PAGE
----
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Dorsal midbrain (Parinaud) syndrome
  1. Esha Prakash1,
  2. Helen J Kuht1,
  3. Sreemathi Harieaswar2,
  4. Mervyn G Thomas1
  1. 1 Ulverscroft Eye Unit, Department of Neuroscience, Psychology and Behaviour, University of Leicester, Leicester, UK
  2. 2 Department of Radiology, University Hospitals of Leicester NHS Trust, Leicester, UK
  1. Correspondence to Dr Mervyn G Thomas, Department of Neuroscience, Psychology and Behaviour, University of Leicester, Leicester LE2 7LX, Leicestershire, UK; mt350{at}

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Case description

A 52-year-old man presented with sudden onset of vertical diplopia, limited vertical gaze (figure 1), vertical oscillopsia, taste changes and lip numbness. His family had noted left-sided facial changes, with flattening of the nasolabial fold (figure 2). He had no significant medical or family history. He worked as a bus driver, drank 21 units of alcohol per week and had a smoking history of 9 pack-year.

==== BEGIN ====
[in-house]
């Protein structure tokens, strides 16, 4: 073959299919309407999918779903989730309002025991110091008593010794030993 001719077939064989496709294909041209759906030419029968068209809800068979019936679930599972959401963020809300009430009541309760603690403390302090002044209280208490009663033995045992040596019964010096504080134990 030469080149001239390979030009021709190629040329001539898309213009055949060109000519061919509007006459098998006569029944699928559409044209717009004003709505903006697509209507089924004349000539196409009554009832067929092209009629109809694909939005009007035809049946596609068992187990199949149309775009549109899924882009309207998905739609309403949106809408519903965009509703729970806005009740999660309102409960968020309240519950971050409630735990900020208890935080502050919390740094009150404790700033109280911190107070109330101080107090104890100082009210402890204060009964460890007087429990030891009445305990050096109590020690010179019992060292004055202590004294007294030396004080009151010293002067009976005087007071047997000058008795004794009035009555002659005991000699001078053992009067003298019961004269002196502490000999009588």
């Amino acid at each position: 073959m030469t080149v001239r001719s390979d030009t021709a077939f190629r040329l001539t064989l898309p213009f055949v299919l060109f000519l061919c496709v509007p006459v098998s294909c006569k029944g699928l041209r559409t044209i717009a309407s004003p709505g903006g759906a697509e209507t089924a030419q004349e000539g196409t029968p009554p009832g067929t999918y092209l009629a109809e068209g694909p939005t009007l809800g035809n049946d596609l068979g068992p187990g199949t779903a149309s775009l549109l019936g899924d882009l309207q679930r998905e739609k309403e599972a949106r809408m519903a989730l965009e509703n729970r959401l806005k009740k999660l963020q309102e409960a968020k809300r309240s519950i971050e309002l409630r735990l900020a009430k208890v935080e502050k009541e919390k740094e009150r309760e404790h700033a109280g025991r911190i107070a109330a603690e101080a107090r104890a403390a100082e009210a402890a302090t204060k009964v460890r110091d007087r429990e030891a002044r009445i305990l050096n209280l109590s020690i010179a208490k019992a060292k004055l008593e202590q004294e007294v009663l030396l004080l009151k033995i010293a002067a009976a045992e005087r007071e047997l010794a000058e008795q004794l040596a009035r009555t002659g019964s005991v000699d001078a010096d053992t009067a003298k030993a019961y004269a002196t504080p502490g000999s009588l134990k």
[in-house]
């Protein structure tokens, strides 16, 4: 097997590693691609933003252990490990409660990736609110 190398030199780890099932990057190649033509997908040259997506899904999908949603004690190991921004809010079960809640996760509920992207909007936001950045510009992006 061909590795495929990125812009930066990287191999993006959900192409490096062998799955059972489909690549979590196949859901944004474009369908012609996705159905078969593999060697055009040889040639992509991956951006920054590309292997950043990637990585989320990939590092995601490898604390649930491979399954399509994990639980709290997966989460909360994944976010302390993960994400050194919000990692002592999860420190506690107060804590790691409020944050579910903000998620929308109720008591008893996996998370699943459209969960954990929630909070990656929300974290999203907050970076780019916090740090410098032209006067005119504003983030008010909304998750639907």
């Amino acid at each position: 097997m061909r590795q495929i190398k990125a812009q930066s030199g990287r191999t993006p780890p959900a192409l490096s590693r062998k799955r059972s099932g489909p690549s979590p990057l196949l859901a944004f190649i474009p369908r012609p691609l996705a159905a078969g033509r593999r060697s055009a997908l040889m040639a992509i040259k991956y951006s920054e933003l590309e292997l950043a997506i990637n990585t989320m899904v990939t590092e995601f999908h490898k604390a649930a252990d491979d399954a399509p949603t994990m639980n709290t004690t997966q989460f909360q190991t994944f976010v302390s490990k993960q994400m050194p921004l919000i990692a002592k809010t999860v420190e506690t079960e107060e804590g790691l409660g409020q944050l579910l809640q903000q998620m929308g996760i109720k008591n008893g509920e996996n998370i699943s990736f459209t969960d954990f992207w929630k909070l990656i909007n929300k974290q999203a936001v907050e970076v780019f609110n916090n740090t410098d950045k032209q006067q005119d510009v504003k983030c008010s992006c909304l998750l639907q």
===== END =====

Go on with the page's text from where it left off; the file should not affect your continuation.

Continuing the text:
Figure 1

Limitation of vertical gaze.

Figure 2

Left facial nerve palsy.

On examination, there was subtle unilateral upper motor neurone facial weakness. He had normal visual acuity, colour vision, visual fields and fundus examination. Eye movement examination showed completely absent voluntary up and down gaze, both saccadic and pursuit, with some vertical gaze on the doll’s head manoeuvre. Pupil examination identified loss of pupillary contraction to light with …

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  • EP and HJK are joint first authors.

  • Twitter @MervynTh0mas

  • EP and HJK contributed equally.

  • Contributors I can confirm that the authors of this manuscript have been involved in the planning, conduct and reporting of this case.

  • Funding MGT is supported by the NIHR (CL-2017-11-003) and the Ulverscroft Foundation.

  • Disclaimer The sponsor or funding organisation had no role in the design or conduct of this research.

  • Competing interests None declared.

  • Provenance and peer review Not commissioned. Externally peer reviewed by Ed Margolin, Toronto, Canada, and Tom Hughes, Cardiff, UK.

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    Phil E M Smith Geraint N Fuller

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